BACK TO MAIN  |  ONLINE BOOKSTORE  |  HOW TO ORDER

ARTICULATING ‘ASIAN IDENTITY’ FOR FUTURE CHALLENGES

At a recent high-level regional consultative meeting to prepare for a UN event on Financing for Development in 2001, the Indonesian President stressed the importance of finding an Asian identity. The UNCTAD Secretary-General, meanwhile, called for regional cooperation and collaboration to forsee, prevent and control future financial crises in a timely and efficient manner.

by Martin Khor


Jakarta, 2 Aug 2000 -- Indonesian President Abdurrahman Wahid stressed the importance of finding and articulating an Asian identity to face future challenges, while UNCTAD Secretary-General Rubens Ricupero called for regional cooperation to prevent and control future financial crises.

Wahid and Ricupero were speaking at a high-level regional consultative meeting to prepare for the United Nations “event” on Financing for Development scheduled to be held in 2001.

The President of the UN Economic and Social Council (ECOSOC), Dr Makarim Wibisono, who is the Indonesian Ambassador to the UN in New York, called for reforms in the Bretton Woods institutions.

Wahid, who opened the high-level regional consultative meeting and spoke off-the-cuff without notes, said the Asian region was beset with the need to establish justice as well as raise living standards.  Compounding the problem of finding enough funds for development was the fact that in many parts of Asia there were different crises of finance, economy and identity.

The Jakarta meeting, the first of a series of regional preparatory meetings, is organised by ESCAP, UN Conference on Trade and Development and the Asian Development Bank (AsDB). It is attended by 152 delegates from 37 countries, NGOs, financial institutions and UN agencies.

In his brief address, Wahid said the importance of finding an Asian identity was very important. “From the start of my Presidency, in setting the outline of future development, I had stressed the need of finding the identity,” said Wahid, making references to various leaders and personalities of the region with which he had exchanged views.

He added that he had followed up on his idea that Indonesia had to work together with other developing countries in the region, such as India, and a major developed country had expressed concern that it might be left out.  But he had responded that establishing an Asian identity was very important.

“There is proof that a new Asian identity is beginning to emerge and this question of identity will catapult us to the new Millennium, with the emergence of Asia as a middle force on the world scene.”

At a later session, UNCTAD Secretary-General Rubens Ricupero, said the affected Asian countries have staged a dramatic return to growth and stability after undergoing many painful changes and adjustments.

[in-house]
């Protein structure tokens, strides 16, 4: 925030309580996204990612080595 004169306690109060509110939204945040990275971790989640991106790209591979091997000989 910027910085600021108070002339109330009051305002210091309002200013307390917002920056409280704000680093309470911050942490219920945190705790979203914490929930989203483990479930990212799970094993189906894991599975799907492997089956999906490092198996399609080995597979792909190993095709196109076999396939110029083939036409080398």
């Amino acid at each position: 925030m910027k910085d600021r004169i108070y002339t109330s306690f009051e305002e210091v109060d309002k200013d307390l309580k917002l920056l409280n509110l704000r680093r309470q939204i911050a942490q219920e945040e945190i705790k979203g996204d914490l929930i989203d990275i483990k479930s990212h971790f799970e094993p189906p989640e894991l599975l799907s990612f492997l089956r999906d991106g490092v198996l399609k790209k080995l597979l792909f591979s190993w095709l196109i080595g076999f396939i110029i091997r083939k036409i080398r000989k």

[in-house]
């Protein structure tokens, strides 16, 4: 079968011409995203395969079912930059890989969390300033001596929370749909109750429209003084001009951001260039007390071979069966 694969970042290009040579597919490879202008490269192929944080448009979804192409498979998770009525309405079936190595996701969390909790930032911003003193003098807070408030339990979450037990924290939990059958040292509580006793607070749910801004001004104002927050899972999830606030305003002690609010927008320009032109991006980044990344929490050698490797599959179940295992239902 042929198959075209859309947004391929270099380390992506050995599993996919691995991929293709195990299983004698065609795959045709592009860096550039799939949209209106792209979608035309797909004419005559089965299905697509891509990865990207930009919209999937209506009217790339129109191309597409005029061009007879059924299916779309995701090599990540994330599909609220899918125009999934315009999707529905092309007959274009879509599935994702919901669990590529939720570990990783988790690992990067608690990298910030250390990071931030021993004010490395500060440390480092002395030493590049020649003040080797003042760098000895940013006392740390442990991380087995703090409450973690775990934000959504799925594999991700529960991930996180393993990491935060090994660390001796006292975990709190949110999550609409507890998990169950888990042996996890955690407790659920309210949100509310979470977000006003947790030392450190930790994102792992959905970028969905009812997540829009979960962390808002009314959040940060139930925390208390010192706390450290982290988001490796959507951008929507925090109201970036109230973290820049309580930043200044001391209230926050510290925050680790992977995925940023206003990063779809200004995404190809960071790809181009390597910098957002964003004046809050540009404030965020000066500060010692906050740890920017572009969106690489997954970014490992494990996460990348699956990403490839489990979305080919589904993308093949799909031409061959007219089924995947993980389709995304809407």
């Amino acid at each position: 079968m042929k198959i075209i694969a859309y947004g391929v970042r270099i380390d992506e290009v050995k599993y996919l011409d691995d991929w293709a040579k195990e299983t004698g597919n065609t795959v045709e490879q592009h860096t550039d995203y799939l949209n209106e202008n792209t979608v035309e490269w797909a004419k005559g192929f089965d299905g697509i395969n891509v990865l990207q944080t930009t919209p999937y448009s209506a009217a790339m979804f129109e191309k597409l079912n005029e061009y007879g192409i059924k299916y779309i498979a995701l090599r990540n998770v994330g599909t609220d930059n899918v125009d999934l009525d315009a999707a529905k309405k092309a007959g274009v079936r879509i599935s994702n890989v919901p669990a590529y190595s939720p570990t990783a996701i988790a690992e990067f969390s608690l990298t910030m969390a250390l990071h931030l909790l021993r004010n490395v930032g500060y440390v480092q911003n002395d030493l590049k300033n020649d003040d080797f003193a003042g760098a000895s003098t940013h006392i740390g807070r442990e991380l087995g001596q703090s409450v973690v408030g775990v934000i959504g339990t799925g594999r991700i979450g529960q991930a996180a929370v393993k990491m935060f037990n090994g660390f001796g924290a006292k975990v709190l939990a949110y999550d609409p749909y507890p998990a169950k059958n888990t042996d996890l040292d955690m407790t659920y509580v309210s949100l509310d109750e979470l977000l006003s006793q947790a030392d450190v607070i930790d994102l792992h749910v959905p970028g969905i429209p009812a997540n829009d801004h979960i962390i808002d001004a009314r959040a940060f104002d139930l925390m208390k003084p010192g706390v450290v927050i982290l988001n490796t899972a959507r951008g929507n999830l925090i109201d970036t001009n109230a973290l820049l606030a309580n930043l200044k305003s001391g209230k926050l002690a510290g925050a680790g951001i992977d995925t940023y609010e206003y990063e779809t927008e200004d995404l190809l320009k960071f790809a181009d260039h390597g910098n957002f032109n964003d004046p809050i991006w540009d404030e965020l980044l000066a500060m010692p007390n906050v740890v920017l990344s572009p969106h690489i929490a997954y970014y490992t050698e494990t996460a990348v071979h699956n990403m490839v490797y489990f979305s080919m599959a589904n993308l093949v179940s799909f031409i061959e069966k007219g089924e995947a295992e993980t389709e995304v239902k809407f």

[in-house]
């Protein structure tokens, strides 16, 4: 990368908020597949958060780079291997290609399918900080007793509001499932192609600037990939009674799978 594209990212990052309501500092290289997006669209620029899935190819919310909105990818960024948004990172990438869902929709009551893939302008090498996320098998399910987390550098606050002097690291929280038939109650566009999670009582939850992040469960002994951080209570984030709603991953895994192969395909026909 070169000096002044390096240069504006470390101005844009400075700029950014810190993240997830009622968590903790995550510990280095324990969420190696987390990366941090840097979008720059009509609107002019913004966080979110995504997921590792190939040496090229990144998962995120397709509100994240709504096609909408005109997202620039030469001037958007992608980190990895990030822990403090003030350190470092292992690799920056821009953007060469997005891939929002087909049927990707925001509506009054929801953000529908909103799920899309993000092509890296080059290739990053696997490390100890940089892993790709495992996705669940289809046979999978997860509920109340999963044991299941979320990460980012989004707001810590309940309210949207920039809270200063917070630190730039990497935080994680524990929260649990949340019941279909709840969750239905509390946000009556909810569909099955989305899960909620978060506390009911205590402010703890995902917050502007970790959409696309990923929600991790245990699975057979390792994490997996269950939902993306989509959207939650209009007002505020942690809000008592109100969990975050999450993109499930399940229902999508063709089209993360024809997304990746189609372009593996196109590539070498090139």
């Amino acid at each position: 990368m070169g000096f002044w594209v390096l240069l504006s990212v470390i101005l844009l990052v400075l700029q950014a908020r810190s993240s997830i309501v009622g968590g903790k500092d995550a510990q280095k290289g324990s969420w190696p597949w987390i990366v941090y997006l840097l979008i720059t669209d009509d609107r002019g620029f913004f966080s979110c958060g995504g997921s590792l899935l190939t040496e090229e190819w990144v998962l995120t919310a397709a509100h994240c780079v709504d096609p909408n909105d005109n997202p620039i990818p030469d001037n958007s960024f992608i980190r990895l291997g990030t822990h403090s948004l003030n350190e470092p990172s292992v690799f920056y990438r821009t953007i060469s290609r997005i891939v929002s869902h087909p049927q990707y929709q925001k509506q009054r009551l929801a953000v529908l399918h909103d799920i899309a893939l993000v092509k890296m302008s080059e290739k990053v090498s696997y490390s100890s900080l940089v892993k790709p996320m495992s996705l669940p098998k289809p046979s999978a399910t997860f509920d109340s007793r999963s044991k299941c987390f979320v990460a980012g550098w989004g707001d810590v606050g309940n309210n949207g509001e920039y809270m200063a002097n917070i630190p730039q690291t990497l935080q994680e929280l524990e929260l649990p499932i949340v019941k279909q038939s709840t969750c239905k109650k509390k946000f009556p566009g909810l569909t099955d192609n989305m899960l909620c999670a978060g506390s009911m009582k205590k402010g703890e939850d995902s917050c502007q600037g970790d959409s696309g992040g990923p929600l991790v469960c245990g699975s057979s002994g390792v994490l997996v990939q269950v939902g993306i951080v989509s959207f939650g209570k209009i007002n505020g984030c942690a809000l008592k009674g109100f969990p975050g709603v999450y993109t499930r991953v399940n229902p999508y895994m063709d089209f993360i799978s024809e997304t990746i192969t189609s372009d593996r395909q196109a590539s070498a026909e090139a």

The severity of the Asian crisis in terms of reduced output, jobs and wealth surpassed those of the 1930s and of a magnitude thought impossible within the financial framework set up after World War II.

Ricupero said collaboration on monetary and financial issues should be an important and perhaps inevitable aspect of economic integration among Asia-Pacific countries. Regional trade integration also found expression in the expansion of intra-regional financial flows; in particular, investment flows from Japan played an important role in regional trade integration.

However, the sharp fluctuations in the yen-dollar exchange rate made these flows highly volatile, while interest rate differentials between the world’s major economies and the region’s economies also became more volatile, contributing to the rise in short-term bank lending to the region.

Ricupero added that an important lesson from the experience in regional integration and the globalisation of production was that “these processes produced both positive and negative influences on financial stability and growth within the region.”

“Whilst regional integration seems to be part of the process of globalisation, the manner in which such integration was organised appears to have been a major factor in making the financial crisis more severe, as well as in increasing the strength, duration and contagion of the crisis.”

Ricupero said the question is how regional integration can be made an instrument of financial stability and supportive of high growth. Had there been effective regional collaboration and support mechanisms in place, the crisis could have been anticipated and confronted earlier and the costs reduced.

Strong national systems of financial regulation and surveillance, though essential, were not enough. These national systems should be “linked by appropriate regional cooperation and collaboration to foresee, prevent and control the outbreak and spread of financial crisis in a timely, efficient and equitable manner.”

Ricupero said the volatility of the yen-dollar exchange rate has made it increasingly difficult to identify an optimal exchange rate policy for the region’s countries. Asian developing countries have traditionally linked their currencies to the dollar, but the increasingly integrated regional financial and goods market suggests there could be more effective and beneficial regional complements.

Faced with a similar problem in the 1970s, the European countries formed an Exchange Rate Mechanism. Regional possibilities in this regard should thus be investigated while ensuring complementarity with global arrangements, the UNCTAD head suggested.

“Promoting efficiency, complementarity, stability and appropriate burden sharing in financial arrangements at all levels should be an important objective of future reform efforts in the area of money and finance,” said Ricupero. Discussions on reforming the international financial system is of particular relevance whilst regional cooperation to prevent and manage financial crises have been part of the discussions.

“It would be useful for countries of the region to explore appropriate means of integrating their efforts toward greater regional collaboration and cooperation, into global mechanisms of financial stability, so that their interests are adequately reflected. These efforts should also take into account the need for greater coherence and complementarity among different policy areas, such as trade, money, finance and development.”

Dr Makarim Wibisono said many Ministers took part in the special high-level meeting between ECOSOC and the Bretton Woods institutions for the third time this year and stressed that the high-level event on Financing for Development would be a momentous opportunity to deal with global financial issues.